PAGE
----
In Idaho, labor shortage hurts gun industry

A lack of skilled workers is slowing any growth, a state official says at Boise State University.

zkyle@idahostatesman.comJuly 18, 2013 

Idaho needs to produce more technically adept workers for its $500 million gun and ammo manufacturing sector to expand.

The labor gap was the recurring theme of a Wednesday forum in Boise organized by the Idaho Firearm and Accessories Manufacturers' Association.

Jeff Sayer, director of the Idaho Department of Commerce, told 44 attendees at Boise State University that a representative of one Idaho manufacturer said the business would triple in size if it could hire more machinists and other laborers with the requisite skills.

"The firearms industry needs operators with these skills," Sayer said. "That's not happening. We need to fill that gap."

Most of the attendees were from economic development groups, state agencies and higher education. One of the two manufacturers represented was ammunition maker ATK Sporting Group, which operates in Lewiston and elsewhere across the nation.

A representative from Boise metal fabricator Metalcraft Inc., which makes gun parts, also attended. Representatives from both companies declined to comment.

To address the labor shortage, Sayer said Idaho is working with the College of Western Idaho to create programs that would produce technicians. Sayer said the programs would be steered by gun and ammo makers, much as Chobani helped the College of Southern Idaho tailor a new program to produce workers ready to step into jobs at its new Twin Falls yogurt plant.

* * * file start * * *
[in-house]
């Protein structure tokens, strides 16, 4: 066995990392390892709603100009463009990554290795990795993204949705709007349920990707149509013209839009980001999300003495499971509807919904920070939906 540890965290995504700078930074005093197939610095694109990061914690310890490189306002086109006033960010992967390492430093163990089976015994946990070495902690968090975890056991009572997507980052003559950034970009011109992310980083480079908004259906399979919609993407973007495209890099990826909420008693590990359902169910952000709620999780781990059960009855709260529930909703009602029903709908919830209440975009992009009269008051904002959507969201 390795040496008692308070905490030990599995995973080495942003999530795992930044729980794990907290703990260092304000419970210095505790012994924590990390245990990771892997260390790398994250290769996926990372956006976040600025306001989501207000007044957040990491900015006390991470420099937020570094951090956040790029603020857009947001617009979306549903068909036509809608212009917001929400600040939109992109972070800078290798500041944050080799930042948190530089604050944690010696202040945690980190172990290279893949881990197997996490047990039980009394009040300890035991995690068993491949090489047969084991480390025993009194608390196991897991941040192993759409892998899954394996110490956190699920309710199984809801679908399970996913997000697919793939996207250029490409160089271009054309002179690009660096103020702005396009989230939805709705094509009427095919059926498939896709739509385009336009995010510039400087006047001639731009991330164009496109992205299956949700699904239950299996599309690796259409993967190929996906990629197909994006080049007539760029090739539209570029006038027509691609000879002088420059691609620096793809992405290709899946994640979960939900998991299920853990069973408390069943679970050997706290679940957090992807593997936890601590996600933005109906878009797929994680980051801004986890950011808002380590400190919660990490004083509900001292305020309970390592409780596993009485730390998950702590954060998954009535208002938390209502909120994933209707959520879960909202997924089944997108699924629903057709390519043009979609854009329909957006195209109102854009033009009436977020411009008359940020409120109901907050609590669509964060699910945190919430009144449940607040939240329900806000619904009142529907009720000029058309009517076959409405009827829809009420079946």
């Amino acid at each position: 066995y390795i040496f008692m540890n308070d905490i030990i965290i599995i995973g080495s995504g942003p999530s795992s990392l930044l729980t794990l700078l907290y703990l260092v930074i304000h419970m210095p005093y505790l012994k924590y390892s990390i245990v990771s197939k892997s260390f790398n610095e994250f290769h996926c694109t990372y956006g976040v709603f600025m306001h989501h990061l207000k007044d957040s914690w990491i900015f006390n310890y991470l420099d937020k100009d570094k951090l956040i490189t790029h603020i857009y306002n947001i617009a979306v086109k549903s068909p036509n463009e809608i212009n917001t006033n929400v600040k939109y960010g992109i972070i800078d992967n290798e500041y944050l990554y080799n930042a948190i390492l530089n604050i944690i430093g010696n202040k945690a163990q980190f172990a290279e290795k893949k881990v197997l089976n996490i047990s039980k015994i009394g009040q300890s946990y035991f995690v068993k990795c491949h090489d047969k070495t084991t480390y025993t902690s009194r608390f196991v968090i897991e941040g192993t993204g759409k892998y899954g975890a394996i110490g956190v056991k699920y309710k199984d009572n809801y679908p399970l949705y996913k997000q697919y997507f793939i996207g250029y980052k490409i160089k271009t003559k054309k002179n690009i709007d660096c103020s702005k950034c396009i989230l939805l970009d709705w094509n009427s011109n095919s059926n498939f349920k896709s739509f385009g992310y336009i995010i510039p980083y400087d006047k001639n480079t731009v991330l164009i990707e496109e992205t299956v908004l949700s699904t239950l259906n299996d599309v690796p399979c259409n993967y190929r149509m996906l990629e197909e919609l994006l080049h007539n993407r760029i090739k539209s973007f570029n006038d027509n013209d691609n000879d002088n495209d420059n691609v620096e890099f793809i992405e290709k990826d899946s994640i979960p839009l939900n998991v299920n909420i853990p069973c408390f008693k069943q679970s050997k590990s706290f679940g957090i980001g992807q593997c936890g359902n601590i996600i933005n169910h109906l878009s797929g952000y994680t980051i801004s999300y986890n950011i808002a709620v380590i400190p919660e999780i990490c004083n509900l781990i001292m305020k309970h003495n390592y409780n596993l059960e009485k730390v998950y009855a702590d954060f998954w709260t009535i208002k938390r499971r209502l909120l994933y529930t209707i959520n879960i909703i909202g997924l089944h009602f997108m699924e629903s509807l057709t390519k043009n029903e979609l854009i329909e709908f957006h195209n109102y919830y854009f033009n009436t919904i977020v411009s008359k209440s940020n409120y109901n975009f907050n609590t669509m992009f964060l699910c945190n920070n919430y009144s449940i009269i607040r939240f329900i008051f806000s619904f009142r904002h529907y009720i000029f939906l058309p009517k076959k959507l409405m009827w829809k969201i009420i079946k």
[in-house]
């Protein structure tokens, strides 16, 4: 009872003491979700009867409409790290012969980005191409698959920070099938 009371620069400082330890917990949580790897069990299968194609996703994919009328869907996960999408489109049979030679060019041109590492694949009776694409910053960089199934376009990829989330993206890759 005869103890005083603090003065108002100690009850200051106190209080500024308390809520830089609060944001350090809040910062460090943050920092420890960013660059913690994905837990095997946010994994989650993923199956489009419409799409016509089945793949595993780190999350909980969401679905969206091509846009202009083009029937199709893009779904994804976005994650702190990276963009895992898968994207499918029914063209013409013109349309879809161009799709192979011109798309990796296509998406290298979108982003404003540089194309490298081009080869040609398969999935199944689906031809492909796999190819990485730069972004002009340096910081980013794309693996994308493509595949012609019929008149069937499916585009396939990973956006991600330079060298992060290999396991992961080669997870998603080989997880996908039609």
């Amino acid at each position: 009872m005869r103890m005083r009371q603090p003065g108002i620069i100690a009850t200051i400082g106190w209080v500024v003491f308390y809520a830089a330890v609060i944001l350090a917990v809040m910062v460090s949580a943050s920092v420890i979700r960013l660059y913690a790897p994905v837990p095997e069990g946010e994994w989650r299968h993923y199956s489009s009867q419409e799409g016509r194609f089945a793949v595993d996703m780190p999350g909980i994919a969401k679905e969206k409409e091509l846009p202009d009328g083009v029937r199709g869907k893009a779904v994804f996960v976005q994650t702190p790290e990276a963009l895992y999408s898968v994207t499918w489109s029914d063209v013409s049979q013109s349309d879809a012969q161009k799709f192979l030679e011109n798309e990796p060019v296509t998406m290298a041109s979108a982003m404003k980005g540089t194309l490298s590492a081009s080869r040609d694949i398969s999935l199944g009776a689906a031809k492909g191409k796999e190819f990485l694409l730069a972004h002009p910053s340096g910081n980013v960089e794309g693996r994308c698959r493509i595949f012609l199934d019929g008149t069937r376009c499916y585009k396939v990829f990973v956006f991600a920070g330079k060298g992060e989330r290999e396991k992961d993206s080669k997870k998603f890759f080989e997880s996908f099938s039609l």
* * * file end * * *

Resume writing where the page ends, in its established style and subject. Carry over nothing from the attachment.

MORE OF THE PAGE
"Working with CWI could make a template for colleges in other locations," Sayer said.

Idaho gun and ammo makers support more than 3,000 jobs, according to the association.

Doug Mattoon, executive director of Lewiston economic development group Valley Vision, said firearm and ammo manufacturing has become a critical industry in his region. In addition to ATK, five or six smaller manufacturers are all looking for skilled workers, he said.

"It's not just machinists. It's many skilled trades," Mattoon said. "Modern manufacturing requires a skill level that our systems aren't providing. It's a common theme I hear from all our manufacturers. They would add more employees if they could find people with the skills."

Cooper Kalisek, owner of Boise gun manufacturer Intacto Arms LLC, said he'd double his roster of eight employees if he could find the right workers. Kalisek said he could use a few skilled machinists, though he also needs employees with sales and accounting skills. He outsources most of the company's manufacturing.

Kalisek said an industry-specific program at CWI wouldn't address the root of the labor shortage: poor math and science education throughout the public education system.

"Yeah, the state can (facilitate) programs teaching skills, but will they have to go back and spend extra time bringing up math skill sets? I don't have five years to wait for the state to implement a training program to bring me skilled employees," he said.

•••

Zach Kyle: 377-6464

Idaho Statesman is pleased to provide this opportunity to share information, experiences and observations about what's in the news. Some of the comments may be reprinted elsewhere in the site or in the newspaper. We encourage lively, open debate on the issues of the day, and ask that you refrain from profanity, hate speech, personal comments and remarks that are off point. Thank you for taking the time to offer your thoughts.

Commenting FAQs | Terms of Service